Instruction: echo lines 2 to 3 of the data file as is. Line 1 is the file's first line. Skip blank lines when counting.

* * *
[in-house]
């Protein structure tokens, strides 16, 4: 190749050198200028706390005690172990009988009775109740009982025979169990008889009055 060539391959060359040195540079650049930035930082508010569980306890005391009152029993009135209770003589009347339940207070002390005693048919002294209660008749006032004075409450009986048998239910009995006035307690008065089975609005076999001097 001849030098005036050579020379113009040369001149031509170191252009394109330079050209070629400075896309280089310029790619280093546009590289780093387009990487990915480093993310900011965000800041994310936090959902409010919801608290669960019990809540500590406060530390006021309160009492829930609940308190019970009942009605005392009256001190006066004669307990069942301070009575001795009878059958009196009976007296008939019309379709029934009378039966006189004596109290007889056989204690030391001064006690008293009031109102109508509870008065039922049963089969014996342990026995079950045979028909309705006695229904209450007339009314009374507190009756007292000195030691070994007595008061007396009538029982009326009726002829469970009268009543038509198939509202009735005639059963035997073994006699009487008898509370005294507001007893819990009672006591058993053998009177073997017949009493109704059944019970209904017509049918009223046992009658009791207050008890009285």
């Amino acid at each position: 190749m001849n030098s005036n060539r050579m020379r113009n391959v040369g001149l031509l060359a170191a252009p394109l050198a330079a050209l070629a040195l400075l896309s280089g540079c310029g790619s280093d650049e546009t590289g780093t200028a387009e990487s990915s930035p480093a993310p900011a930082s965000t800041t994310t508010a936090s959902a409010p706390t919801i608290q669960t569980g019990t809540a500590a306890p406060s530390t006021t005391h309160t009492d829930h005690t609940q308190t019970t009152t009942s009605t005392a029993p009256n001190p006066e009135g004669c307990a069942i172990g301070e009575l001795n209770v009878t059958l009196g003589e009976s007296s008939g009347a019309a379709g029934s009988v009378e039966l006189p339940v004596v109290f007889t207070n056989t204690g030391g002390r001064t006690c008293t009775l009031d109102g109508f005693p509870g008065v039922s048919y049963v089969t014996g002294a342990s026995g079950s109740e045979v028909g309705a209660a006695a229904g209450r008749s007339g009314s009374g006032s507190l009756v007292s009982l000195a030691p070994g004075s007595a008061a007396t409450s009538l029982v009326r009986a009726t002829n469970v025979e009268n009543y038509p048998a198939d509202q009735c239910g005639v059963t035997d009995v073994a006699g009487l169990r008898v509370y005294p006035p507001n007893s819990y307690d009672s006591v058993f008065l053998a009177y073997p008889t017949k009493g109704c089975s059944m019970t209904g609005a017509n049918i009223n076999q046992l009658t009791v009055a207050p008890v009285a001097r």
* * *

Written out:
């Protein structure tokens, strides 16, 4: 190749050198200028706390005690172990009988009775109740009982025979169990008889009055 060539391959060359040195540079650049930035930082508010569980306890005391009152029993009135209770003589009347339940207070002390005693048919002294209660008749006032004075409450009986048998239910009995006035307690008065089975609005076999001097 001849030098005036050579020379113009040369001149031509170191252009394109330079050209070629400075896309280089310029790619280093546009590289780093387009990487990915480093993310900011965000800041994310936090959902409010919801608290669960019990809540500590406060530390006021309160009492829930609940308190019970009942009605005392009256001190006066004669307990069942301070009575001795009878059958009196009976007296008939019309379709029934009378039966006189004596109290007889056989204690030391001064006690008293009031109102109508509870008065039922049963089969014996342990026995079950045979028909309705006695229904209450007339009314009374507190009756007292000195030691070994007595008061007396009538029982009326009726002829469970009268009543038509198939509202009735005639059963035997073994006699009487008898509370005294507001007893819990009672006591058993053998009177073997017949009493109704059944019970209904017509049918009223046992009658009791207050008890009285």
């Amino acid at each position: 190749m001849n030098s005036n060539r050579m020379r113009n391959v040369g001149l031509l060359a170191a252009p394109l050198a330079a050209l070629a040195l400075l896309s280089g540079c310029g790619s280093d650049e546009t590289g780093t200028a387009e990487s990915s930035p480093a993310p900011a930082s965000t800041t994310t508010a936090s959902a409010p706390t919801i608290q669960t569980g019990t809540a500590a306890p406060s530390t006021t005391h309160t009492d829930h005690t609940q308190t019970t009152t009942s009605t005392a029993p009256n001190p006066e009135g004669c307990a069942i172990g301070e009575l001795n209770v009878t059958l009196g003589e009976s007296s008939g009347a019309a379709g029934s009988v009378e039966l006189p339940v004596v109290f007889t207070n056989t204690g030391g002390r001064t006690c008293t009775l009031d109102g109508f005693p509870g008065v039922s048919y049963v089969t014996g002294a342990s026995g079950s109740e045979v028909g309705a209660a006695a229904g209450r008749s007339g009314s009374g006032s507190l009756v007292s009982l000195a030691p070994g004075s007595a008061a007396t409450s009538l029982v009326r009986a009726t002829n469970v025979e009268n009543y038509p048998a198939d509202q009735c239910g005639v059963t035997d009995v073994a006699g009487l169990r008898v509370y005294p006035p507001n007893s819990y307690d009672s006591v058993f008065l053998a009177y073997p008889t017949k009493g109704c089975s059944m019970t209904g609005a017509n049918i009223n076999q046992l009658t009791v009055a207050p008890v009285a001097r």